Areas of Expertise
- Organic Chemistry
Education: B.S. Honors in Chemistry, University of Iowa, 1981; M.S. Medicinal Chemistry, University of Kansas, 1984; Ph.D. Organic Chemistry, Purdue University, 1987; NIH Postdoctoral Fellow, Yale University, 1988-1989.
Positions Held: 1989-1995, Assistant Professor, University of South Carolina; 1995-1996, Associate Professor, University of South Carolina; 1996-2000, Associate Professor, Ohio State University; 2000-present, Professor, Ohio State University.
Honors and Awards: Fellow, American Association for the Advancement of Science, 2008; Hatcher Award for Academic Excellence, Colleges of the Arts & Sciences, Ohio State University, 2004; Alumni Award for Distinguished Teaching, Ohio State University, 1998; Alfred P. Sloan Foundation Research Fellow, 1995-1998; Michael J. Mungo Award for Undergraduate Instruction, University of South Carolina, 1994; American Cyanamid Young Faculty Award, 1993-1996; Bristol-Myers Squibb University Relations Program Research Award, 1993; Lilly Foundation Teaching Fellow, University of South Carolina, 1992-1993; American Cancer Society Junior Faculty Research Award, 1991-1993; Genentech Investigator in Biomolecular Chemistry Award, 1990-1992; Camille and Henry Dreyfus Foundation Distinguished New Faculty Award, 1989-1994; National Institutes of Health (NCI) Postdoctoral Fellowship, Yale University, 1988-1989; National Institutes of Health Predoctoral Trainee, University of Kansas, 1984-1985
Recent members of the Coleman research group are employed in the pharmaceutical industry, including Vertex, Schering-Plough, Roche Biosciences, Dow, GlaxoSmithKline, Millenium, Merck, and Lilly. Professor Coleman is currently not accepting graduate students.
Synthetic Organic and Medicinal Chemistry
The Coleman group is interested in the study of naturally occurring antitumoragents. A current focus is the antitumor agents azinomycins A and B, whichhave biological activity in vitro and in vivo in experimental tumor systems, and which covalently cross-link duplex DNA. The Coleman laboratory has established a program of study encompassing a total synthesis project, computational modeling of the interaction of the agents with DNA, and efforts to experimentally examine the DNA cross-linking chemistry with the natural agents obtained by fermentation.
The Coleman group has initiated studies on a novel family of lignan natural products, schiarisanrins A-D. These cytotoxic natural products possess astructurally unique spirocyclic cyclohexadienone ring system. These natural products possess unusual chirality that originates in a axis of chirality that is converted to a stereogenic center upon oxidative cyclization during biosynthesis. Coleman and co-workers recently reported the first description of the synthesis of the parent spirocyclic ring system. Bioorganic projects in the Coleman group include the design of fluorescent probes with which to study DNA bending. A coumarin C-riboside has been synthesized using a stereoselective C-glycosidation reaction, and this probe has been incorporated synthetically into DNA. Using the technique of time-resolved Stokes shift spectroscopy, the picosecond motions of DNA to be directly observed for the first time. Support for research in the Coleman group comes from the National Institutes of Health.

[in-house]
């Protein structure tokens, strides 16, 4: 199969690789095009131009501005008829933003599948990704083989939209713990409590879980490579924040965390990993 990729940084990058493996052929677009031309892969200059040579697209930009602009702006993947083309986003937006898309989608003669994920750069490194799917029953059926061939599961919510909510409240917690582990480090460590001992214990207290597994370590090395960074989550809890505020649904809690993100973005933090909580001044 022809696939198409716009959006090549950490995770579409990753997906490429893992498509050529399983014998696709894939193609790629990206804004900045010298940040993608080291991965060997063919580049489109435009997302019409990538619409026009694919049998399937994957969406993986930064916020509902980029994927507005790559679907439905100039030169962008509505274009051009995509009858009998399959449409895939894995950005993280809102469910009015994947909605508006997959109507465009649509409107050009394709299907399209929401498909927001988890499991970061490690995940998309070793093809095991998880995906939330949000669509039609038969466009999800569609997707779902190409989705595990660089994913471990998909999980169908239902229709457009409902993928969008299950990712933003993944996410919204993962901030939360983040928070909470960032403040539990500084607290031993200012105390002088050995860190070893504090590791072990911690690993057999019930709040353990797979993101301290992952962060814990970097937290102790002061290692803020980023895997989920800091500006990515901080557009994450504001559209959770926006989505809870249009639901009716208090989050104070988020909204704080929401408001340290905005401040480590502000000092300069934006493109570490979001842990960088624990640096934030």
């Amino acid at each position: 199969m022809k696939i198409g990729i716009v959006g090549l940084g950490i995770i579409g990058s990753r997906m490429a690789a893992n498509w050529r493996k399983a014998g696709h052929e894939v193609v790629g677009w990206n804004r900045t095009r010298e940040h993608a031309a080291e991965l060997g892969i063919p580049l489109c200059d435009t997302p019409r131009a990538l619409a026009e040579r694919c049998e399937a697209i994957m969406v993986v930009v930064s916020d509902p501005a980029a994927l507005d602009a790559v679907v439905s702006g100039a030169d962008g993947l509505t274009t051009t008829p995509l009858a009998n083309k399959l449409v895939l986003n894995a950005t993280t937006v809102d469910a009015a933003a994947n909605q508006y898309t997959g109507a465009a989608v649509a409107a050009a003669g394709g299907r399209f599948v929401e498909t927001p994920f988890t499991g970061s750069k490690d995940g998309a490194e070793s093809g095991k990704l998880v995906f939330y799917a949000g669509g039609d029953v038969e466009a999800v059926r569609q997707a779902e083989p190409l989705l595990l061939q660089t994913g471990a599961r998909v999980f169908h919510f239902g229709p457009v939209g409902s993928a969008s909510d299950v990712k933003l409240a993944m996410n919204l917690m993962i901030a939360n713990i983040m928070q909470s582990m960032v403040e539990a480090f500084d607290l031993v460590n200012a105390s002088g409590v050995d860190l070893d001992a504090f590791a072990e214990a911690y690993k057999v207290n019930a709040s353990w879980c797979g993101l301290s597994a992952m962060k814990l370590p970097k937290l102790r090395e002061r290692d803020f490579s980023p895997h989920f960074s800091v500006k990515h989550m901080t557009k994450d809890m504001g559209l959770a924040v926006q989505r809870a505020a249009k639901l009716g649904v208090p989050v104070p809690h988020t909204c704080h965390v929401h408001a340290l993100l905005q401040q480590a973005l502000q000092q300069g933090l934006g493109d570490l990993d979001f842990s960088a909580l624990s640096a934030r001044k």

Robert S. Coleman, Srinivas Reddy Gurrala, Soumya Mitra, and Amresh Raao, “Asymmetric Total Synthesis of Dibenzocyclooctadiene Lignan Natural Products,” Journal of Organic Chemistry 2005, 70, 8932-8941.
Robert S. Coleman, Matthew C. Walczak, and Erica L. Campbell, “Total Synthesis of Lucilactaene, A Cell Cycle Inhibitor Active in p53-Inactive Cells,” Journal of the American Chemical Society 2005, 127, 16038-16039.
Robert S. Coleman and Matthew C. Walczak, “Tandem Stille/Suzuki-Miyaura Coupling Reactions of a Hetero bis-Metallated 1,3-Butadiene. Rapid, One-Pot Assembly of Tetraene Systems,” Organic Letters 2005, 7, 2289-2291.
Robert S. Coleman and Xiaoling Lu, “Total Synthesis of Strobilurin B using a Hetero-bis-metallated Linchpin,” Chemical Communications 2006, 423-425.
Gilbert T. Kelly, Chaomin Liu, Roger Smith III, Robert S. Coleman, and Coran M. H. Watanabe, “Cellular Effects Induced by the Antitumor Agent Azinomycin B,” Chemistry and Biology 2006, 13, 485-492.
Robert S. Coleman, Xiaoling Lu, and Isabelle Modolo, “Total Synthesis of 2′-O-Methylmyxalamide D and (6E)-2′-O-Methylmyxalamide D,” Journal of the American Chemical Society 2007, 129, 3826-3827.
Robert S. Coleman, Mark A. Berg, and Catherine J. Murphy, “Coumarin Base-Pair Replacement as a Fluorescent Probe of Ultrafast DNA Dynamics,” Tetrahedron 2007, 71, 3450-3456.
Robert S. Coleman, Robert L. Woodward, Amy M. Hayes, Erika B. Crane, Stefano Alcaro, Anna Artese, and Francesco Ortuso, “Dependence of DNA Sequence Selectivity and Cell Cytotoxicity on Azinomycin A and B Epoxyamide Stereochemistry,” Organic Letters 2007, 9, 1891-1894.
Robert S. Coleman, Mark T. Tierney, Sarah B. Cortright, and Daniel J. Carper, “Synthesis of Functional “Top-Half” Partial Structures of Azinomycin A and B,” Journal of Organic Chemistry 2007, 72, 7726-7735.
Soumya Mitra, and Srinivas Reddy Gurrala, and Robert S. Coleman, “Total Synthesis of the Eupomatilones,” Journal of Organic Chemistry 2007, 72, 8724-8736.
Robert S. Coleman, Erica L. Campbell, and Daniel J. Carper, “A Direct and Efficient Total Synthesis of the Tubulin-Binding Agents Ceratamines A and B; Use of IBX for a Remarkable Heterocycle Dehydrogenation,” Organic Letters 2009, 11, 2133-2136.